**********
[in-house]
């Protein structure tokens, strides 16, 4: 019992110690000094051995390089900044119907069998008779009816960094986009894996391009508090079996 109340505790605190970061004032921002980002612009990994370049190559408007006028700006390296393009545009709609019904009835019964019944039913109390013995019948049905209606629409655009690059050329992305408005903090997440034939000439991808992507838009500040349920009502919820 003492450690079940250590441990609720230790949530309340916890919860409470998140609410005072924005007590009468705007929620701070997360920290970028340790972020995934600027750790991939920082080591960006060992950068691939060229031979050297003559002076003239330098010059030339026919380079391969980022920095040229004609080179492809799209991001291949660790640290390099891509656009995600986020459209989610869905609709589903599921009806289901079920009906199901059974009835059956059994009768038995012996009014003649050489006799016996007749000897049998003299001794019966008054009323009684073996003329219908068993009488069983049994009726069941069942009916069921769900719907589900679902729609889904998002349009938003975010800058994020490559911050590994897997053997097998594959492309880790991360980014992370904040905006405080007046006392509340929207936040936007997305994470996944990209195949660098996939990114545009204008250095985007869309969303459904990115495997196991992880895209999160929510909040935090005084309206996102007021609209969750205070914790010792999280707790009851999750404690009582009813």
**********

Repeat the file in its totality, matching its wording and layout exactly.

[in-house]
């Protein structure tokens, strides 16, 4: 019992110690000094051995390089900044119907069998008779009816960094986009894996391009508090079996 109340505790605190970061004032921002980002612009990994370049190559408007006028700006390296393009545009709609019904009835019964019944039913109390013995019948049905209606629409655009690059050329992305408005903090997440034939000439991808992507838009500040349920009502919820 003492450690079940250590441990609720230790949530309340916890919860409470998140609410005072924005007590009468705007929620701070997360920290970028340790972020995934600027750790991939920082080591960006060992950068691939060229031979050297003559002076003239330098010059030339026919380079391969980022920095040229004609080179492809799209991001291949660790640290390099891509656009995600986020459209989610869905609709589903599921009806289901079920009906199901059974009835059956059994009768038995012996009014003649050489006799016996007749000897049998003299001794019966008054009323009684073996003329219908068993009488069983049994009726069941069942009916069921769900719907589900679902729609889904998002349009938003975010800058994020490559911050590994897997053997097998594959492309880790991360980014992370904040905006405080007046006392509340929207936040936007997305994470996944990209195949660098996939990114545009204008250095985007869309969303459904990115495997196991992880895209999160929510909040935090005084309206996102007021609209969750205070914790010792999280707790009851999750404690009582009813």